They have very little access to information, so the Sighet Jews try to put a bright face on the situation. They expect hardship in wartime, but hope that the situation is temporary.
One night, Eliezer's father is hurriedly summoned to a meeting of the Jewish council. Neighbors gather at the house to wait. Eliezer's mother has a feeling something bad is going to happen. His father comes back late at night with the news that they are all being deported.
As a respected and influential man involved in the Jewish affairs of the village, Eliezer's father takes part in the meetings where the Jews learn their fate.
All night the Jews in the ghetto prepare themselves for a journey to an unknown destination. In the morning, Hungarian police enter the ghetto and order the Jews out of their houses into the streets, striking them with rifle butts. The Hungarians keep the Jews standing in the street for hours under the sun, for roll call after roll call, while the Jewish police discreetly try to bring water to the people.
When the Hungarian police have an opportunity to use violence against Jewish civilians, they take it. This suggests a degree of anti-Semitism present among the Hungarians, not just their German masters.
Eliezer watches the people of his town—friends, teachers, the rabbi—pass by with a small bundle of possessions. The scene is surreal, like something out of a book about ancient Jewish history—Biblical stories of the Jews fleeing cruel rulers.
Eliezer views this deportation through the eyes of someone steeped in the Torah. His religious upbringing helps him link the current trial with a long history of trials faced by the Jews.
Eliezer's family isn't part of the first deportation. Instead they are going to be sent to the smaller ghetto. When it's their time to leave their house, they are ordered to march. Eliezer sees his father cry for the first time. The Hungarian police order them to run and Eliezer begins to hate them.
These tears are the first sign of weakness—a hint that Eliezer's father may not be able to protect his family. The forces now stacked against them are too large, too well-armed, too far beyond rational thought.
In the little ghetto everything is in disarray—the people who lived here had been ordered to leave more quickly. The family's old servant comes to see them and begs them to come to her village and hide. Eliezer's father says that Eliezer and his two older sisters can go if they want to, but the family does not want to be separated.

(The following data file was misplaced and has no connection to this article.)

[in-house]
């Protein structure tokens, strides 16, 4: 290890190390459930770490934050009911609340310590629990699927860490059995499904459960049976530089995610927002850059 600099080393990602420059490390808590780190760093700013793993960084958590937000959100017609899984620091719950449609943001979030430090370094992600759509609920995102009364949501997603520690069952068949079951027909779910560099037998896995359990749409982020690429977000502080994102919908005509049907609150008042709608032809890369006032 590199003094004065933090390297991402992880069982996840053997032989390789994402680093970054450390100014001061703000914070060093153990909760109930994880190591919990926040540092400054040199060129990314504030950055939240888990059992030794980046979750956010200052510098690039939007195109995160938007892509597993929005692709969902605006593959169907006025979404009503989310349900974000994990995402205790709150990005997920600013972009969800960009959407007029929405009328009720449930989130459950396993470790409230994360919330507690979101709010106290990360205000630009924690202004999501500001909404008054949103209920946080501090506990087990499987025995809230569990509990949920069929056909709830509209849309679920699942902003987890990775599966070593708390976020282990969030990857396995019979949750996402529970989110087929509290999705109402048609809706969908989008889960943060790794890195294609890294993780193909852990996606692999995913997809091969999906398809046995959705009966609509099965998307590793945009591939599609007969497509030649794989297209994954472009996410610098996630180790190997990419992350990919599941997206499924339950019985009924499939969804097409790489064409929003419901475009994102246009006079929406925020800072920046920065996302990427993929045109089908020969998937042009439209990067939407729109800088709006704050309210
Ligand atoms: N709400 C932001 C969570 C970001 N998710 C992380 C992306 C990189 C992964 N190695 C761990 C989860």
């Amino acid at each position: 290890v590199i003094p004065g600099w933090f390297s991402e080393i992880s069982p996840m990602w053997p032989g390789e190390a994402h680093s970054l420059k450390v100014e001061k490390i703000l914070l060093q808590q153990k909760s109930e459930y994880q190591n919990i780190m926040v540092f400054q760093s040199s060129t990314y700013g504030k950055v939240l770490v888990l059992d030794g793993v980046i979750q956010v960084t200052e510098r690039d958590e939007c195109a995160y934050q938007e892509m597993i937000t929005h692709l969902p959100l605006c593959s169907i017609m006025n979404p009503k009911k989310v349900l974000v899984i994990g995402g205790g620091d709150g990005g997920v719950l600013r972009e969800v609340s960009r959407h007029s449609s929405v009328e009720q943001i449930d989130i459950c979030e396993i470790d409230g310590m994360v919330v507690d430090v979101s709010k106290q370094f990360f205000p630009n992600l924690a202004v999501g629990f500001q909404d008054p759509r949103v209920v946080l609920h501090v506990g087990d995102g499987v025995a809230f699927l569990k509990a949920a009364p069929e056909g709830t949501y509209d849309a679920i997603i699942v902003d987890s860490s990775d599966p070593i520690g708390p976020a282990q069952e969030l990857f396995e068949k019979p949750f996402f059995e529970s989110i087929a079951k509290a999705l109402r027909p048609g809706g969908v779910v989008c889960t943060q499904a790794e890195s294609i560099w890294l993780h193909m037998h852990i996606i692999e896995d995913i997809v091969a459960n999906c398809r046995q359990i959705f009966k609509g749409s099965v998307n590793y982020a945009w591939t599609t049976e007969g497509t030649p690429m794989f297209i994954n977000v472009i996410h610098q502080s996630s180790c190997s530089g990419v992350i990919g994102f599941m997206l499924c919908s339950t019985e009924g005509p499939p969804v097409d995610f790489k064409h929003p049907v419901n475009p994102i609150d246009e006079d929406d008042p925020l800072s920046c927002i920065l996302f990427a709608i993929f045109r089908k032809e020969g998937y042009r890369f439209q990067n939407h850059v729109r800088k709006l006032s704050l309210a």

The family's desire to stay together is understandable. Maybe things would have turned out better if they'd tried to hide in another village. Or maybe they all would have been discovered and shot.
That night, according to Eliezer, no one prays. The next day, people try to feel hopeful. They suggest that they are being deported because the front is coming too close, or because the Germans just want to steal their valuables. For a few days, the differences among the remaining villagers vanish and everyone gets along well.
On Saturday, the Sabbath, the Jews leave their homes and head to the synagogue. The streets are deserted, as if the non-Jews are waiting for the Jews to leave so they can pillage their houses. The synagogue is crowded with people, the altar is broken, the decorations are gone. The Jews spend twenty-four hours there. The next day they're marched to the station and herded onto cattle cars, eighty people per car. One person is responsible for each car; if anyone escapes, this one person will be shot. The Gestapo watches, pleased. The trains begin to move.
The Jews have lost a little bit of their humanity at each step. First their movements are restricted. Then their possession are taken. Then they're moved out of their homes. They wait in the desecrated remains of what had been their holy place. Finally, they are herded like livestock onto cars designed for animals.